Deutsche Bank Analysts: Gold Has Become a Currency

Wednesday, 19 Sep 2012 09:19 AM

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Gold is no longer a commodity trading in step with other commodities against the dollar, but is developing a life of its own as a currency in itself, say Deutsche Bank analysts Daniel Brebner and Xiao Fu.

Global uncertainty tends to have commodities moving in a risk-on, risk-off trading pattern, meaning good news generally sends commodities up and the dollar down, while bad news sends both asset classes in the reverse direction, with some exceptions.

That pattern is quickly becoming a thing of the past where gold is concerned, as the precious metal is becoming less correlated to other commodities and is behaving more like the safe-haven dollar and yen amid market swings.

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Central bank demand for the metal is further fueling the trend.

“While it is included in the commodities basket it is in fact a medium of exchange and one that is officially recognized (if not publically used as such). We see gold as an officially recognized form of money for one primary reason: it is widely held by most of the world’s larger central banks as a component of reserves,” the pair write in a report, according to Business Insider.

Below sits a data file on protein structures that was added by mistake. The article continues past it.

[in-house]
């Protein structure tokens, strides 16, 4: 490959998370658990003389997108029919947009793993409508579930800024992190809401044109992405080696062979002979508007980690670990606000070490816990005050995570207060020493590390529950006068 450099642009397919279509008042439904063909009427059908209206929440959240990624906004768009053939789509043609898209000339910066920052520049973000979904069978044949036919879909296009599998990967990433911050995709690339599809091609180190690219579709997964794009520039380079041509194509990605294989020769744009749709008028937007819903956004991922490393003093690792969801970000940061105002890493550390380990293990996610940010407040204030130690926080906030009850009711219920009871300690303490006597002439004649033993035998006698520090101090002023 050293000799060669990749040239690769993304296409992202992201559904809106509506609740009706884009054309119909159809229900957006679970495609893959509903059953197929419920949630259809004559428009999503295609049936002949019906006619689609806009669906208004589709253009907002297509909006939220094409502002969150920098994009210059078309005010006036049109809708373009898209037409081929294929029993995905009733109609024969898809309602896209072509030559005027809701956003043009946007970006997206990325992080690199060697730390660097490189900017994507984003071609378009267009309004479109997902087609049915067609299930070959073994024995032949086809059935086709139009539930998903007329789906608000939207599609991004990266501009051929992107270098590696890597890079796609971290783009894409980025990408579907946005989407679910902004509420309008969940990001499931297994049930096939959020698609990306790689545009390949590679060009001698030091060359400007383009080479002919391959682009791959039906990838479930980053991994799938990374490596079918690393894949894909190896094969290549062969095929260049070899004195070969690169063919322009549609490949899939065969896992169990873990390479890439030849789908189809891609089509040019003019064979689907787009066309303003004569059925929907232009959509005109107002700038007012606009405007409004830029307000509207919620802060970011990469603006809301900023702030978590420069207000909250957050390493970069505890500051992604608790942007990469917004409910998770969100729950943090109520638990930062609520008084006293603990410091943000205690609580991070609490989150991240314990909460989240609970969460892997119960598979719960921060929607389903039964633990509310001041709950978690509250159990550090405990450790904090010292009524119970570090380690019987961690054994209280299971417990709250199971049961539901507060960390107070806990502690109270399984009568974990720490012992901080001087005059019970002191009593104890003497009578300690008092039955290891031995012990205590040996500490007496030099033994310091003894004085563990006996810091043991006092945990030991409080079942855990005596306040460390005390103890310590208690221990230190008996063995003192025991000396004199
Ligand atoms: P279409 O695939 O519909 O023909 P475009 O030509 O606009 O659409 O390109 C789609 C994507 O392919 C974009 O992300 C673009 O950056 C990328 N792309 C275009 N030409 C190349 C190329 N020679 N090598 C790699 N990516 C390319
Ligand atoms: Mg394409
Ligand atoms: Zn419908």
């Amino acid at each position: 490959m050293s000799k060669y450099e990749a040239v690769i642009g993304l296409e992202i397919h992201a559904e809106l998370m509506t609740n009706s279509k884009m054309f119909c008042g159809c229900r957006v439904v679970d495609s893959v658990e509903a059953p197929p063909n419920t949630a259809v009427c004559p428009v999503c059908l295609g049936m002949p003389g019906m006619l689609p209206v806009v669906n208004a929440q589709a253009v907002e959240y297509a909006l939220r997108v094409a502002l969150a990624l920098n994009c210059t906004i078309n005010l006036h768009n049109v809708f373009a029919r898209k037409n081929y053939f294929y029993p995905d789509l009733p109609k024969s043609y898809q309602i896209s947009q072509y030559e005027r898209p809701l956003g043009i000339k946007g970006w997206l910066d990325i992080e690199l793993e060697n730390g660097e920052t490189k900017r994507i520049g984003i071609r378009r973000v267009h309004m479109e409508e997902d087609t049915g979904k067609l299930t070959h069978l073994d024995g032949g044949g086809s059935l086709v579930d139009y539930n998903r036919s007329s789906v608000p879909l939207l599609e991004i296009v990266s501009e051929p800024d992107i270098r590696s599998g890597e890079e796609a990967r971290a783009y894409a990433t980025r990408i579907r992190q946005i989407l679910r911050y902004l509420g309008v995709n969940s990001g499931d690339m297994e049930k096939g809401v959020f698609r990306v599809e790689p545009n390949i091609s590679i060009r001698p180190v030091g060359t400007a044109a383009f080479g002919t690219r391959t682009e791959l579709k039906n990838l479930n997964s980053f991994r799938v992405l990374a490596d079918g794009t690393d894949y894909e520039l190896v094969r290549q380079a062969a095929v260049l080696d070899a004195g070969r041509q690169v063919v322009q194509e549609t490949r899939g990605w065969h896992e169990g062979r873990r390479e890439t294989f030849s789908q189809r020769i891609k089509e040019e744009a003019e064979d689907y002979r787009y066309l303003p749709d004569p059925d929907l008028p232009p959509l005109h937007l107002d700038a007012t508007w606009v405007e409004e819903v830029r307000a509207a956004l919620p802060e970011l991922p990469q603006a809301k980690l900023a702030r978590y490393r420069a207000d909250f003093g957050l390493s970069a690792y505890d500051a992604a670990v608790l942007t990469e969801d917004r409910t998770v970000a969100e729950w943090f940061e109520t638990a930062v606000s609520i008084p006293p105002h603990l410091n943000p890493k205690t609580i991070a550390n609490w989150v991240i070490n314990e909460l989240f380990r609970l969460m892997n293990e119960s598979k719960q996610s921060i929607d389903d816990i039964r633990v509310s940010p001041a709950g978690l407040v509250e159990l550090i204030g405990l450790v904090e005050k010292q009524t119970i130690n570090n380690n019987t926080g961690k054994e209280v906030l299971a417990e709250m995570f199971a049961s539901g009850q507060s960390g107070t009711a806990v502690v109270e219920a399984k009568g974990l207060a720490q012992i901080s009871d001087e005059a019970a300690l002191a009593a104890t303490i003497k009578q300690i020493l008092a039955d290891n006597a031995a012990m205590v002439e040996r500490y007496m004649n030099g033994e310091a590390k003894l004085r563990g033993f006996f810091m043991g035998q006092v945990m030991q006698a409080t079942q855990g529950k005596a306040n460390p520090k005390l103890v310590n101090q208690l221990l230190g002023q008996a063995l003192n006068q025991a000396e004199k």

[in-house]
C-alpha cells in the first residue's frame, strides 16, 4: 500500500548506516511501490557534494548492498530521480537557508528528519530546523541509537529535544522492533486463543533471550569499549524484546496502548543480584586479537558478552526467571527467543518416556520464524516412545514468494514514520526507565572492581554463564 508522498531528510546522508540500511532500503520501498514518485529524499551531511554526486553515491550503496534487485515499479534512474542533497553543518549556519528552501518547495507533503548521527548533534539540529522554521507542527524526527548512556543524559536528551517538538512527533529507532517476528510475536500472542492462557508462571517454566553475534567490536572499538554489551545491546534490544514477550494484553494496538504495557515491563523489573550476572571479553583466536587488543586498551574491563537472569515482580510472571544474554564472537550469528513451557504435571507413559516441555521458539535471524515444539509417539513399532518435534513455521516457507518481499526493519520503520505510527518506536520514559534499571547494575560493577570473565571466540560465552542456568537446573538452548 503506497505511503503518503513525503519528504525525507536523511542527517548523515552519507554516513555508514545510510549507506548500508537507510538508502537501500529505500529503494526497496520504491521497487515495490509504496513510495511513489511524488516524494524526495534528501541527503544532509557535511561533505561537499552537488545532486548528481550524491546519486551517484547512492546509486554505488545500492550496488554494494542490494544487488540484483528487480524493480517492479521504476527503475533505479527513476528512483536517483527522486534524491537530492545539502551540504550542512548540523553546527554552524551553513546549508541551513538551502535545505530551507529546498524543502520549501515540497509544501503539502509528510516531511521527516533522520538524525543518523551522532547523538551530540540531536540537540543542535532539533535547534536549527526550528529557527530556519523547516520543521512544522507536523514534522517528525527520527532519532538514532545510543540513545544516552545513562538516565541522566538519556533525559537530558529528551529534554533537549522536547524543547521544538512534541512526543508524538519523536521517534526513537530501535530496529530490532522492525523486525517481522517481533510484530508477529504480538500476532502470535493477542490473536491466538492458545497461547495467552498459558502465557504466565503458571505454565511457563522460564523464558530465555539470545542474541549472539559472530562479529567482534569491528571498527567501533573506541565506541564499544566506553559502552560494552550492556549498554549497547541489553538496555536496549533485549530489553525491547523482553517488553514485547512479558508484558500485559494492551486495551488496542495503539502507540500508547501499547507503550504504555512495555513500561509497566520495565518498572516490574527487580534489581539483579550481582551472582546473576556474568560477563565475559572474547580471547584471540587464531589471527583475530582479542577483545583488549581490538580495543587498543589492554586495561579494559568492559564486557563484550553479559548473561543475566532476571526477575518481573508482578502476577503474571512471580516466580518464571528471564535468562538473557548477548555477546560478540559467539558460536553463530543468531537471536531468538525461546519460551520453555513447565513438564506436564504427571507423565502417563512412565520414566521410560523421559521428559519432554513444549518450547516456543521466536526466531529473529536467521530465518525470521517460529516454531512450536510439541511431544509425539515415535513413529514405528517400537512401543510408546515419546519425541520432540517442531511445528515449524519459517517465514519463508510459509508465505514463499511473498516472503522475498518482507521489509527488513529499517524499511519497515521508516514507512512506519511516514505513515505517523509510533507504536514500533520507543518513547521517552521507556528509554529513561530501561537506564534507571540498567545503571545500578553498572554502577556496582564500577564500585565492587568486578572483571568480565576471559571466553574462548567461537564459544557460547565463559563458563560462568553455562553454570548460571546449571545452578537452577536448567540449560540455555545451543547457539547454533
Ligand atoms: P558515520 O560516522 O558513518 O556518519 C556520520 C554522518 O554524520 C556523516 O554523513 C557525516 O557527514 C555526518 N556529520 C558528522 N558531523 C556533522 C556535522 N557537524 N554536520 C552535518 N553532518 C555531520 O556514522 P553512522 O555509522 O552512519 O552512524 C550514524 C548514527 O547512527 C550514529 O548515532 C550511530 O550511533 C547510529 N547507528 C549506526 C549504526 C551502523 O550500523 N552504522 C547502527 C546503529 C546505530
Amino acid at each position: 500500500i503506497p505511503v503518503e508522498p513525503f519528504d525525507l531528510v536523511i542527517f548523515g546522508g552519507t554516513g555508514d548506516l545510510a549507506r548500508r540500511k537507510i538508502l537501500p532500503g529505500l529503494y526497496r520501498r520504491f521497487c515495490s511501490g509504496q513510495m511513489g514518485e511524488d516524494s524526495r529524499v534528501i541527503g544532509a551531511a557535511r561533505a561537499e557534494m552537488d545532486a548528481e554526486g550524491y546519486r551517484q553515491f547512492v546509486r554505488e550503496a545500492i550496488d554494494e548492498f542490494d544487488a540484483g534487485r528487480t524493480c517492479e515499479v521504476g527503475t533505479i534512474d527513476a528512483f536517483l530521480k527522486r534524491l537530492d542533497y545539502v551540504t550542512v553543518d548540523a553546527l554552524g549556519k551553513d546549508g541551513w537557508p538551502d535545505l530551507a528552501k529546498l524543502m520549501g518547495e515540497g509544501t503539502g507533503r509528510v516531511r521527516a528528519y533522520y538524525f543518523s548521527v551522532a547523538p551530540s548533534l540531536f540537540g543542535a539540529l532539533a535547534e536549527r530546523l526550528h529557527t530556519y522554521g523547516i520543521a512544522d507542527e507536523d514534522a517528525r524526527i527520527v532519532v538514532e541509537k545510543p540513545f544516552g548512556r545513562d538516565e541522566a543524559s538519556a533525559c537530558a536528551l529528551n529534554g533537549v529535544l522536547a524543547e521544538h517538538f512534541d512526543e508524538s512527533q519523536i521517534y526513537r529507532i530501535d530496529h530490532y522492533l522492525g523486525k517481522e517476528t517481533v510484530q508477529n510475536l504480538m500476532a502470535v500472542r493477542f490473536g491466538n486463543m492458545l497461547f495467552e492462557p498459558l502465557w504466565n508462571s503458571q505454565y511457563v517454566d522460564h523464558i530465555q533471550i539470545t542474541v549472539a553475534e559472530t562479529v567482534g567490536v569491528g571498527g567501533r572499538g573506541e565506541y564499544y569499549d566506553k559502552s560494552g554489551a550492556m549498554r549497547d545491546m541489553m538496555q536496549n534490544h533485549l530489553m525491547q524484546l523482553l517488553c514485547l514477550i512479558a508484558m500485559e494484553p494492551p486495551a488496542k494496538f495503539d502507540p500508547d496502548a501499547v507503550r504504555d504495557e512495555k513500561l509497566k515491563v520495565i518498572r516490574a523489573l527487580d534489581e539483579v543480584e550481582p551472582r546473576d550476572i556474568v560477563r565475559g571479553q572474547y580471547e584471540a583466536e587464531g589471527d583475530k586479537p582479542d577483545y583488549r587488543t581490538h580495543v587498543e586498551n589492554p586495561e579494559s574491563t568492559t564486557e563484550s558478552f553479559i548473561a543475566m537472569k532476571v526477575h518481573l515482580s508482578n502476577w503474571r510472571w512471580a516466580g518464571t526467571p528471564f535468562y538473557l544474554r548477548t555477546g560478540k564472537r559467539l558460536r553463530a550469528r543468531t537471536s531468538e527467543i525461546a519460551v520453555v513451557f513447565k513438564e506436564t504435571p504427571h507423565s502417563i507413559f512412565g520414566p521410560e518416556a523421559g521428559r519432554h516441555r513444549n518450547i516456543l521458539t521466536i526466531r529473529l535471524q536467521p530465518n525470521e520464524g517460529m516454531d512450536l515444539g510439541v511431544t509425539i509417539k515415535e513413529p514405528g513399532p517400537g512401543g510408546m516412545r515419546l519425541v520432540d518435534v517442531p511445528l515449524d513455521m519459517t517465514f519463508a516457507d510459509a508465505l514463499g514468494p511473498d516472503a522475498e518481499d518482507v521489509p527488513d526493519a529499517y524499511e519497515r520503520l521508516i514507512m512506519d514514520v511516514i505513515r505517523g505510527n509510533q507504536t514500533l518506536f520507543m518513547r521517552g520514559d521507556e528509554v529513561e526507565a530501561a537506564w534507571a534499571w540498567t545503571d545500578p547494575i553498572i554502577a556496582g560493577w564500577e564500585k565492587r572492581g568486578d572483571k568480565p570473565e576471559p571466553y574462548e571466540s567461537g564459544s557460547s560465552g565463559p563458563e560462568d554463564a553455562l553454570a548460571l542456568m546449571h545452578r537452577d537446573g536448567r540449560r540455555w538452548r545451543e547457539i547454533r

Furthermore, loose monetary policies have weakened paper currencies like the dollar to the point that gold is becoming an even more attractive currency unit, they write, predicting a price target of $2,000 an ounce in the first half of 2013.

Gold is currently trading over $1,770 an ounce, breaking six-month highs thanks to the Federal Reserve’s decision to roll out a third round of quantitative easing — bond purchases from banks that flood the economy with liquidity to push down interest rates, weakening the dollar in the process.

Other experts see gold continuing its gains as long as the Fed continues to juice the economy with quantitative easing, which will run on an open-ended basis.

Other central banks have rolled out similar measures, including the European Central Bank and the Bank of Japan.

“Current monetary easing by central banks is warranted by weak economic growth and subdued inflationary pressures in developed economies,” says BNP Paribas analyst Anne-Laure Tremblay, according to Reuters.

“It seems that the stars are now aligned for gold to move higher,” Tremblay adds.

“The next hurdle to overcome will be the $1,800 an ounce level, which we expect to be breached decisively in the fourth quarter.”

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